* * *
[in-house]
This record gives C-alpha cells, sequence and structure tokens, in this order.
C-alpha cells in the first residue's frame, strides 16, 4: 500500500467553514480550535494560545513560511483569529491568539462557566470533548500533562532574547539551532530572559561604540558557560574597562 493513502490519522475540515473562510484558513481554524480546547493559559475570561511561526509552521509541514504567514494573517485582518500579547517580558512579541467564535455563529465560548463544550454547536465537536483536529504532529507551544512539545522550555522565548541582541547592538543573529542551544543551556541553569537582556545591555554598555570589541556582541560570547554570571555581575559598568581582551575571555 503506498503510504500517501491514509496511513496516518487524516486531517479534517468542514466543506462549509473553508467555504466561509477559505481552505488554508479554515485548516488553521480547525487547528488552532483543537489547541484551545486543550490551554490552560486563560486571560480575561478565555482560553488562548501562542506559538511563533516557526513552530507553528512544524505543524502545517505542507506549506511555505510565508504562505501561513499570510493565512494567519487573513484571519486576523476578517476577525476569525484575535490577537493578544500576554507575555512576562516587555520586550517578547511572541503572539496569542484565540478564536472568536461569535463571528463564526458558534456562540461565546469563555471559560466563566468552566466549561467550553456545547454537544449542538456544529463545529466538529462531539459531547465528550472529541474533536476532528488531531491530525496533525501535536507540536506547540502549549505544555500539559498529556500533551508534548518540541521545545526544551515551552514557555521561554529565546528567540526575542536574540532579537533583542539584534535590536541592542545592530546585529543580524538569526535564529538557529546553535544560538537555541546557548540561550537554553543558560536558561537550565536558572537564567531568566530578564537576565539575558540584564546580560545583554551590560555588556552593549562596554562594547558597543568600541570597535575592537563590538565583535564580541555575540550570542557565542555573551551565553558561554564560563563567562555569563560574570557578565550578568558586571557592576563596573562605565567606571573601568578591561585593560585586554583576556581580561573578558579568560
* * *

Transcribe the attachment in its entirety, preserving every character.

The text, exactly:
[in-house]
This record gives C-alpha cells, sequence and structure tokens, in this order.
C-alpha cells in the first residue's frame, strides 16, 4: 500500500467553514480550535494560545513560511483569529491568539462557566470533548500533562532574547539551532530572559561604540558557560574597562 493513502490519522475540515473562510484558513481554524480546547493559559475570561511561526509552521509541514504567514494573517485582518500579547517580558512579541467564535455563529465560548463544550454547536465537536483536529504532529507551544512539545522550555522565548541582541547592538543573529542551544543551556541553569537582556545591555554598555570589541556582541560570547554570571555581575559598568581582551575571555 503506498503510504500517501491514509496511513496516518487524516486531517479534517468542514466543506462549509473553508467555504466561509477559505481552505488554508479554515485548516488553521480547525487547528488552532483543537489547541484551545486543550490551554490552560486563560486571560480575561478565555482560553488562548501562542506559538511563533516557526513552530507553528512544524505543524502545517505542507506549506511555505510565508504562505501561513499570510493565512494567519487573513484571519486576523476578517476577525476569525484575535490577537493578544500576554507575555512576562516587555520586550517578547511572541503572539496569542484565540478564536472568536461569535463571528463564526458558534456562540461565546469563555471559560466563566468552566466549561467550553456545547454537544449542538456544529463545529466538529462531539459531547465528550472529541474533536476532528488531531491530525496533525501535536507540536506547540502549549505544555500539559498529556500533551508534548518540541521545545526544551515551552514557555521561554529565546528567540526575542536574540532579537533583542539584534535590536541592542545592530546585529543580524538569526535564529538557529546553535544560538537555541546557548540561550537554553543558560536558561537550565536558572537564567531568566530578564537576565539575558540584564546580560545583554551590560555588556552593549562596554562594547558597543568600541570597535575592537563590538565583535564580541555575540550570542557565542555573551551565553558561554564560563563567562555569563560574570557578565550578568558586571557592576563596573562605565567606571573601568578591561585593560585586554583576556581580561573578558579568560